Air Plants

PLANT CARE | AIR PLANT CARE

There are several different types of air plants. But there are a couple rules that apply to caring for all air plants. When you first buy an air plant you will want to determine when they last bathed. Yep, that's right air plants bathe, they soak in water weekly instead of daily. Knowing when your air plant has last had a watering, will help you know when next to water your new little air plant buddy; either immediately or in two weeks. 

Water

Air plant do need water to survive, they are still a living organism. And this is what truly makes air plants great first plants! Air plants can survive long draughts. Allow your air plant to fully dry up before watering it. 

Soak your air plant in water, covering the full plant for approximately twenty minutes. After your air plant has had a good soak, take your air plant out of water and gentle shake it. This will remove excess water. Place your air plant in bright light, with good circulation to dry off. You can also mist your air plants with a spray bottle more frequently than soaking. A plant in bloom should be rinsed rather than submerged in water, and take care when rinsing the delicate flowers.

The air plant will appear dusty and lighter in colour when they're in need of water. Wrinkled or rolled leaves can be a sign of dehydration. Your plants should be watered once per week. Watering your air plants two to three times per week is recommended for optimal care. A longer soak is recommended second week. If you are in a drier, hotter climate, more frequent watering or misting will be needed.

Light and Temperature

Air plants will do best in warm temperature, around 10 degrees celsius. Your air plant will need to be placed where it will receive a good amount of light. An area that receives too long, too hot of sunlight will not be a good place for your air plant to live. Place your air plant where it will stay warm and will receive light for several hours a day. Mist your place every couple of days to keep it moist if it is placed in a spot with good light. 

Air plants need bright, indirect light. Rooms with a southern or eastern facing windows are perfect! This is because these spaces will brightly shine the sun for most of the day. Rooms with north facing windows, as long as the plant is placed close to the window and the window isn’t blocked by are also a good spot for your air plant. Western light comes late in the day and can be very hot and intense. If placing your air plant in a western facing window, be careful of the heat on your air plant, you do not want it to fry in the sun.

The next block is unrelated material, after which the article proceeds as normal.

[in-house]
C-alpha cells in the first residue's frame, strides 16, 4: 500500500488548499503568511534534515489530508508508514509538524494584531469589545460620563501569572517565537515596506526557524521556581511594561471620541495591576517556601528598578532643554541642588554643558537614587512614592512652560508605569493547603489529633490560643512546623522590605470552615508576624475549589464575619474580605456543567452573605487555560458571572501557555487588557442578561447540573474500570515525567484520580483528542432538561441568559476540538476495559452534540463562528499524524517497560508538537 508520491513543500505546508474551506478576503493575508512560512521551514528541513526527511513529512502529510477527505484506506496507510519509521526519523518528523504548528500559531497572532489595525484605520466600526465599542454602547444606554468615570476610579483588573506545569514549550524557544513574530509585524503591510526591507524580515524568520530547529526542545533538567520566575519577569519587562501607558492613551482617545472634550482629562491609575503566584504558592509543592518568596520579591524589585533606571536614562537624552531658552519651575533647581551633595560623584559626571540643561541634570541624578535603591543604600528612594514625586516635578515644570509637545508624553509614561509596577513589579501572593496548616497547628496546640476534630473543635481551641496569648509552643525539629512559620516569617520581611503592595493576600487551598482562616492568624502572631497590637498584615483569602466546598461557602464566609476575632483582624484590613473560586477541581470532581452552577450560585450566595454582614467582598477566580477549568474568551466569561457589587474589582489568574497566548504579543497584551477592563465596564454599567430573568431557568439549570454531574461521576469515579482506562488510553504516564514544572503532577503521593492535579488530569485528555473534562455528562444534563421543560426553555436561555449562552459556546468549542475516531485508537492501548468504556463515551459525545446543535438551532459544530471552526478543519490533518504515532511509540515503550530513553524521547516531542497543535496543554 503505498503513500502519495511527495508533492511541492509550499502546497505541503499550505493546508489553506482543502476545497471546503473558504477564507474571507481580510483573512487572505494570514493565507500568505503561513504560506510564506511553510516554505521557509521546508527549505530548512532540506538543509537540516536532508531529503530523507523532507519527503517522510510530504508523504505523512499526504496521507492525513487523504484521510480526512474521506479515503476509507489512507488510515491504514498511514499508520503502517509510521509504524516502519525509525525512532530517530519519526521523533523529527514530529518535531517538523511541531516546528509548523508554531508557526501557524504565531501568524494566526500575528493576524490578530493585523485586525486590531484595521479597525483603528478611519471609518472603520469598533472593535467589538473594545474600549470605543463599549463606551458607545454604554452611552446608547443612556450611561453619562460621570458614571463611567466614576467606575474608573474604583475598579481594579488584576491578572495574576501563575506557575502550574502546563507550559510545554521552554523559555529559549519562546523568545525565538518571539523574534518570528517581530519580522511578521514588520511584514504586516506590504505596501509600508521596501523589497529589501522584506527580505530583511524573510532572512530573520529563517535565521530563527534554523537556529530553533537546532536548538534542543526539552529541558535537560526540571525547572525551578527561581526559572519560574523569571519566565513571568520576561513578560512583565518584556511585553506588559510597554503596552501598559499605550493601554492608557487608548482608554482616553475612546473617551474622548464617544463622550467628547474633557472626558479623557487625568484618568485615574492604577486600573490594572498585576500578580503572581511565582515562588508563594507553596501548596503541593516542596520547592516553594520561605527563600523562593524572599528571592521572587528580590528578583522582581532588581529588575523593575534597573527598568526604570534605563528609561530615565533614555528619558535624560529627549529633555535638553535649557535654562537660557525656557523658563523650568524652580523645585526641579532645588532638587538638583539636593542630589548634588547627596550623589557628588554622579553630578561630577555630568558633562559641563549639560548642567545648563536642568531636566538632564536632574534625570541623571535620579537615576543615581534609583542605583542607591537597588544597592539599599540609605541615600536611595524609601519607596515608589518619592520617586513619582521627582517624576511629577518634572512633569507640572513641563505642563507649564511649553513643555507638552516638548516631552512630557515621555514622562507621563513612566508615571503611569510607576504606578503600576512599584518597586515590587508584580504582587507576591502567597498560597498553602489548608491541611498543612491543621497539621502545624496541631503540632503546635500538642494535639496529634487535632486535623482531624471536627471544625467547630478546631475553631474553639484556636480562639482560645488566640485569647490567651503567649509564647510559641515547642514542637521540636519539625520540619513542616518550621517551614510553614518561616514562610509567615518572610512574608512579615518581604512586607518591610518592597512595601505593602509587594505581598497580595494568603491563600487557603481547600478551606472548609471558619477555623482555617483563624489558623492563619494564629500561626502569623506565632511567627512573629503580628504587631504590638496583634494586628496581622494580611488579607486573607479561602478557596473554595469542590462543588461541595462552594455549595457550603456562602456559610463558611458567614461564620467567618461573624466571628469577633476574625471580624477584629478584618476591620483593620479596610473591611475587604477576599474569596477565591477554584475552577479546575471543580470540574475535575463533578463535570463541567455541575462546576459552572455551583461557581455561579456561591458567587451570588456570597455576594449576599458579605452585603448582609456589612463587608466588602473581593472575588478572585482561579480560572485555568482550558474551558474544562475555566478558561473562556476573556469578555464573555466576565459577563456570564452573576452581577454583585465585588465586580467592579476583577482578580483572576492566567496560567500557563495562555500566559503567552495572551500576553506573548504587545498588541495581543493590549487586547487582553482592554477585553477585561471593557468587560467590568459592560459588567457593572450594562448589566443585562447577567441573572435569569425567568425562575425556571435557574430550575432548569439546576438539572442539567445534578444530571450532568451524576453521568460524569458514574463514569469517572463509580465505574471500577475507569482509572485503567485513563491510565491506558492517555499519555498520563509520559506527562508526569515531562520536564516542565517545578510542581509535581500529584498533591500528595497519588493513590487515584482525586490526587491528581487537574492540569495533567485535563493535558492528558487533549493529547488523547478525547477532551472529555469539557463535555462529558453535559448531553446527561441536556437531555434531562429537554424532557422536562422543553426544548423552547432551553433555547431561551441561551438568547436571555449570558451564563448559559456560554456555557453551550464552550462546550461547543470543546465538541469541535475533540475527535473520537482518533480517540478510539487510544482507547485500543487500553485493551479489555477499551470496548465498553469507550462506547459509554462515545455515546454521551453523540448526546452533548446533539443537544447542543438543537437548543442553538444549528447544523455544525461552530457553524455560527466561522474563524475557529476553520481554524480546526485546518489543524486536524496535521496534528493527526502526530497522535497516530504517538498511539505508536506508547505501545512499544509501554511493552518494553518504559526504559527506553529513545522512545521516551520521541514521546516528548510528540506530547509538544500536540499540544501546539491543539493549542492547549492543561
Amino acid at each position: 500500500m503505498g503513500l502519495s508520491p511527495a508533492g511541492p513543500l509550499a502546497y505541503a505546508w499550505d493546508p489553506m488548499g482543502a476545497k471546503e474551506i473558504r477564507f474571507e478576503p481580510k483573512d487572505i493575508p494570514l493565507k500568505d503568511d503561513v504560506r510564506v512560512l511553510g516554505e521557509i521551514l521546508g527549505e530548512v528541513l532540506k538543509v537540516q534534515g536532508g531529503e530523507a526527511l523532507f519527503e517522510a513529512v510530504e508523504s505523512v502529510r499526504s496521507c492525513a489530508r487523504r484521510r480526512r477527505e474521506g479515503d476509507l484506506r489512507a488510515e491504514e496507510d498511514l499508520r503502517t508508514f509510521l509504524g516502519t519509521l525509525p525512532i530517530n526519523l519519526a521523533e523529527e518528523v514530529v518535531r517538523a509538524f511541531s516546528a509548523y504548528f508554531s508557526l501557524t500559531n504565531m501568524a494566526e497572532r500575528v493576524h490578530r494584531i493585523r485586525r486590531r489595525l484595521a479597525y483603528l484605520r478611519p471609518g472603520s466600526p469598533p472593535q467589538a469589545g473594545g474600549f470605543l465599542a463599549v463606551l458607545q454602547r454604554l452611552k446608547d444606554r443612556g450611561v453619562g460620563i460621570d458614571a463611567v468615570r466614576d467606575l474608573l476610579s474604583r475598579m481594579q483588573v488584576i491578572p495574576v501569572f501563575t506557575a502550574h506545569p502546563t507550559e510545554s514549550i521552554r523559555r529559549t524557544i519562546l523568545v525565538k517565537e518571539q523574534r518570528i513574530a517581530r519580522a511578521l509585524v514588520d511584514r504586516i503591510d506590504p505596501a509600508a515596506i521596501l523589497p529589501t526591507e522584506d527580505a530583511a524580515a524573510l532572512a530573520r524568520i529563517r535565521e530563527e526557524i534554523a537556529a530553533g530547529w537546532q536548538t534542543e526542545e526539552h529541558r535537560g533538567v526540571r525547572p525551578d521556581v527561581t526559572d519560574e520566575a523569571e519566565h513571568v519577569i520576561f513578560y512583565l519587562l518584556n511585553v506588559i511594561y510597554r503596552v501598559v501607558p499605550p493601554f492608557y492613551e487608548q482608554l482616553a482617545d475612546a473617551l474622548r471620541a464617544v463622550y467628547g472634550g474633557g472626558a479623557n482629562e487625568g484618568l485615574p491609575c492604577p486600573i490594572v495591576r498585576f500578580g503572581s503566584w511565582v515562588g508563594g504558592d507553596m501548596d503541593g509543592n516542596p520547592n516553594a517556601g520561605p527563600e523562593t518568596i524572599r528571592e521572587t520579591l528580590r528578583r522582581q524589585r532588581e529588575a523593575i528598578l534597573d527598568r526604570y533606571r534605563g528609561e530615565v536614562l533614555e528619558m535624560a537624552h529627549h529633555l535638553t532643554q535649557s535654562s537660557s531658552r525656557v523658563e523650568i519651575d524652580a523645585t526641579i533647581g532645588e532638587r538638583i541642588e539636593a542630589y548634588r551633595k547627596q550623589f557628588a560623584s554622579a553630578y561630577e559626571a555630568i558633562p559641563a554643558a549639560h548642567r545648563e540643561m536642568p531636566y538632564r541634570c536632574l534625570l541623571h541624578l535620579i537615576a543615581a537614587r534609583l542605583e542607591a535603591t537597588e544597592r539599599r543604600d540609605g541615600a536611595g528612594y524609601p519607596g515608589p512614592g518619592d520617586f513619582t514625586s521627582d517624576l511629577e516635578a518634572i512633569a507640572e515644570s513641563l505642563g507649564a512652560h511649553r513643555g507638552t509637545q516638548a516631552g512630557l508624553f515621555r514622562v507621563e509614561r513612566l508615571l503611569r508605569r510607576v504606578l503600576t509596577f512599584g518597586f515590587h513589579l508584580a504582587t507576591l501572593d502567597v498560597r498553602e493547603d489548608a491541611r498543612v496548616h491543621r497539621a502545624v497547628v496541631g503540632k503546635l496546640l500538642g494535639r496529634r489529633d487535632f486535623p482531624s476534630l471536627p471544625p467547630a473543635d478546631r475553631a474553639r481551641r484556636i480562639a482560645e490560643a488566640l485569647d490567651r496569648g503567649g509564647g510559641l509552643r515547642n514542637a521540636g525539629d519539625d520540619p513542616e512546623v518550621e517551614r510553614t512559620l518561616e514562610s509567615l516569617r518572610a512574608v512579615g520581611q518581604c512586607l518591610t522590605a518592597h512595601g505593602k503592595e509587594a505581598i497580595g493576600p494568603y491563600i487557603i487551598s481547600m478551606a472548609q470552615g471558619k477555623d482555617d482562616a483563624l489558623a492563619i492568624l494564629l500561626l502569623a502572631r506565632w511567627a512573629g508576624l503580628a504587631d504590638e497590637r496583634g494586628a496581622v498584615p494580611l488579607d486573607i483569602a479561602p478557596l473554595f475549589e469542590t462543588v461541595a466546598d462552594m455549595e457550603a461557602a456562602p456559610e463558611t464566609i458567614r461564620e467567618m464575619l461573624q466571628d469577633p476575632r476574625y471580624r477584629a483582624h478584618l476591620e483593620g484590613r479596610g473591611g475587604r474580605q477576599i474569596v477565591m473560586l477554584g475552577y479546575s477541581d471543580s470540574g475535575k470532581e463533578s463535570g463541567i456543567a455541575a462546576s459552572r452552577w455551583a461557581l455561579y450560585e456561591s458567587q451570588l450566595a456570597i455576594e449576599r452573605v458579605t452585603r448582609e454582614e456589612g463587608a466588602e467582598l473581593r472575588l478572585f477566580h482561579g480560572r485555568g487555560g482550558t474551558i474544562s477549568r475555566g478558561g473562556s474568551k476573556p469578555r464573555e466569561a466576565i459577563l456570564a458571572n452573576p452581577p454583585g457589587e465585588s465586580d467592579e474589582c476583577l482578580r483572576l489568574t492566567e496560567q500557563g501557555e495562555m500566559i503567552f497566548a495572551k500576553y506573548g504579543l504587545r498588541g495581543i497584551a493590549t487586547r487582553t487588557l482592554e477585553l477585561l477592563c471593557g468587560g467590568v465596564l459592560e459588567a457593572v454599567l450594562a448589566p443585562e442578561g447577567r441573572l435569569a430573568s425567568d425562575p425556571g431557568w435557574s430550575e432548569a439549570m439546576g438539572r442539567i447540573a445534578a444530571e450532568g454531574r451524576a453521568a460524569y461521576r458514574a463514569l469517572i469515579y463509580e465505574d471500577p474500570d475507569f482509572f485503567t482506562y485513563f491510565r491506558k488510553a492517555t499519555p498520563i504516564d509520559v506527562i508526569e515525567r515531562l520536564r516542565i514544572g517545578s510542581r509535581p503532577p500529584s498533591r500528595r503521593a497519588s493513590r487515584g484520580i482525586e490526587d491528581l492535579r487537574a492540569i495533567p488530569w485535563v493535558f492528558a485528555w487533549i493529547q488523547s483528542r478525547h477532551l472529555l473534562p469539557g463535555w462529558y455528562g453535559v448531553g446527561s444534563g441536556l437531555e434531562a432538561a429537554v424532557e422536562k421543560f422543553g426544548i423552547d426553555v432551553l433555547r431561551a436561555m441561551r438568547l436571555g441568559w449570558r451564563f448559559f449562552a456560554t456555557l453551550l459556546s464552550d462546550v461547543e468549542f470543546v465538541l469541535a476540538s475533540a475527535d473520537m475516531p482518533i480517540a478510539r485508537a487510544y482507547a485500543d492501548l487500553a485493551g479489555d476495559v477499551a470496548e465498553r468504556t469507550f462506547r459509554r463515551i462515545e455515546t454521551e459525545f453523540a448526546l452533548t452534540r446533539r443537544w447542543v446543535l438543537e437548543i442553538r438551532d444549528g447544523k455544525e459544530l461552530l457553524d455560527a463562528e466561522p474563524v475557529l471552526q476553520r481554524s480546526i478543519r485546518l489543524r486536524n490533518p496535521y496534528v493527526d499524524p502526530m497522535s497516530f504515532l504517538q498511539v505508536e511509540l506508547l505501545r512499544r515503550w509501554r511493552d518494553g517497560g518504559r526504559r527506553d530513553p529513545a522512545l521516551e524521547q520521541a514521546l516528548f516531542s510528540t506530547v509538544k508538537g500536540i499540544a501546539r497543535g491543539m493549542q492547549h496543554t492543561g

Grooming and Maintenance 

There will be a bit of pruning maintenance with air plants. For example, some of the lower leaves of on a tillandsias may dry out as the plant grows or acclimates to a new environment. Remove these leaves from the base of the air plant. If your air plants leaf tips dry out and look brown, you can cut them off, trim on an angle. Your air plant's leaves will re-grow! 

You can use Bromedliad Fertilizer once per month or other water-soluble fertilizers used at 1/4 strength. For example, Rapid Grow, Miracle-Grow, houseplant fertilizer, etc. if Bromeliad fertilizer is not available. 

Blooming and Propagation

Some air plants may bloom. Different species bloom at different times, tillandsias live for several years and will bloom and produce flowers only one time during their lifetime. A plant will most likely go into bloom sometime between mid-winter and mid-summer. 

When an air plant blooms, it will produce pups. Pups are distinct, generated air plants that are produced from the parent air plant.  When the pup reaches at least 1/3 the size of the parent plant, remove the pup, gently pulling it apart from the parent. To remove the pup from the parent plant, hold the parent plant firmly and gently twist downward to detach the pup. You can you use a clean knife instead of your hands if easier. 

The air plant pup will grow into a parent plant and regenerate it's own pup. 

Troubleshooting

An enclosed vessel encourages wet, stagnant conditions, and this spells disaster. If you just can’t get over glass, choose a vessel with as wide a hole as possible, and be sure to let plants dry fully before you place them back inside.